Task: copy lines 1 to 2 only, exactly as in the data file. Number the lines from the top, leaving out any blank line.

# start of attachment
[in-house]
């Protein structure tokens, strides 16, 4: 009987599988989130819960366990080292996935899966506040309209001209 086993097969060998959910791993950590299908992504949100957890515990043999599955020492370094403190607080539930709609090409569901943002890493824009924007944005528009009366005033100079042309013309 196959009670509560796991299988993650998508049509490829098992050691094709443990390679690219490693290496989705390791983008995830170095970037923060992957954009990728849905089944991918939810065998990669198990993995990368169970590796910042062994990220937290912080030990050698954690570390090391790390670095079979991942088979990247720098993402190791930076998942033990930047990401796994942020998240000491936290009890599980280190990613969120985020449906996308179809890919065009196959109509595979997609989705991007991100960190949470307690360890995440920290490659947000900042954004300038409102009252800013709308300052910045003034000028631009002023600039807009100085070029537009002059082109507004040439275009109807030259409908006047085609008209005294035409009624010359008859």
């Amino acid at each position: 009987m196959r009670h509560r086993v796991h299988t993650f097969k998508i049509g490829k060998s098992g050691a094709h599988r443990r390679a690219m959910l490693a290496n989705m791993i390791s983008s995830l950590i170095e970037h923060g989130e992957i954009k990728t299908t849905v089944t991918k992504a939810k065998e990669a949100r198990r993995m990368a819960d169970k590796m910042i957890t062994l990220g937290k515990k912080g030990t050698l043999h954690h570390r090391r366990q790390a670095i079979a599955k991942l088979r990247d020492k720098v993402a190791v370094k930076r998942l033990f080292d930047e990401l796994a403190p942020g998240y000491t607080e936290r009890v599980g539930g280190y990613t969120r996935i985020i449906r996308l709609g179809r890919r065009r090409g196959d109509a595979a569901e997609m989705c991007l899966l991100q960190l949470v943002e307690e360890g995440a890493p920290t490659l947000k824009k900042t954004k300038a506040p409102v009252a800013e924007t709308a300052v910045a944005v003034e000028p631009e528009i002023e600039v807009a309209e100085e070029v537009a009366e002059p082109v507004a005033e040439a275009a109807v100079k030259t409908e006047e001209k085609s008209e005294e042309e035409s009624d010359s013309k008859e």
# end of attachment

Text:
[in-house]
């Protein structure tokens, strides 16, 4: 009987599988989130819960366990080292996935899966506040309209001209 086993097969060998959910791993950590299908992504949100957890515990043999599955020492370094403190607080539930709609090409569901943002890493824009924007944005528009009366005033100079042309013309 196959009670509560796991299988993650998508049509490829098992050691094709443990390679690219490693290496989705390791983008995830170095970037923060992957954009990728849905089944991918939810065998990669198990993995990368169970590796910042062994990220937290912080030990050698954690570390090391790390670095079979991942088979990247720098993402190791930076998942033990930047990401796994942020998240000491936290009890599980280190990613969120985020449906996308179809890919065009196959109509595979997609989705991007991100960190949470307690360890995440920290490659947000900042954004300038409102009252800013709308300052910045003034000028631009002023600039807009100085070029537009002059082109507004040439275009109807030259409908006047085609008209005294035409009624010359008859």